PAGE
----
Lessons learned and how I killed the biggest buck of my life

All photo credit: Trail Kreitzer

In 2013, on the opening day of the Utah general season muzzleloader hunt, I killed the biggest buck I have ever personally taken. That buck is a 7x6 with a maximum spread of 39” out to the matching cheaters and scored just under 205”. Since that hunt, I have thought a lot about the factors involved and the keys to making that hunt possible. There are key factors I believe that can help me and, hopefully, someone else kill the best buck of their life this year and years to come.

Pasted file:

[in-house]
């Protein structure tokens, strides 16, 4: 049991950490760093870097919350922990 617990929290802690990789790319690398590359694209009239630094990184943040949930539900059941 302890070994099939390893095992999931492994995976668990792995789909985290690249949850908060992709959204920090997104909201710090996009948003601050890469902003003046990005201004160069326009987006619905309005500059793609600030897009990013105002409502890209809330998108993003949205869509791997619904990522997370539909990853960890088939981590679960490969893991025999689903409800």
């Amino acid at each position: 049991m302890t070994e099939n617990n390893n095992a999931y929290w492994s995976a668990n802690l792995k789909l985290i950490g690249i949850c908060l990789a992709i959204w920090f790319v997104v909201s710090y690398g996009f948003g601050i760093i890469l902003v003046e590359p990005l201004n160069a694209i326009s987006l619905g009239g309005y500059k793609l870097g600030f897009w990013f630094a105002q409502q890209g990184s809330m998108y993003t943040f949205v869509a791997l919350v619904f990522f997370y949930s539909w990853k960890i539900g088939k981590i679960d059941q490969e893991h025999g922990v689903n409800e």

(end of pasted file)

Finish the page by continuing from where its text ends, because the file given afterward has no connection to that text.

Step one in killing your best buck is finding one to hunt. Groundbreaking stuff, right? Certainly, a good hunter will consistently kill nice bucks, but for many of us, I think there is more in-depth research that we can do to aid in finding our best buck. My best buck came from a tip from a buddy. He had an elk tag in the unit and was out scouting for his upcoming hunt. He was glassing one afternoon from a great overlook and spotted the buck I ended up killing. He knew I had a deer tag for that same unit and was nice enough to call and offer the information. In turn, I committed to offering any information I had about elk. Even before his call, there are some reasons why I had applied and obtained a tag for that unit.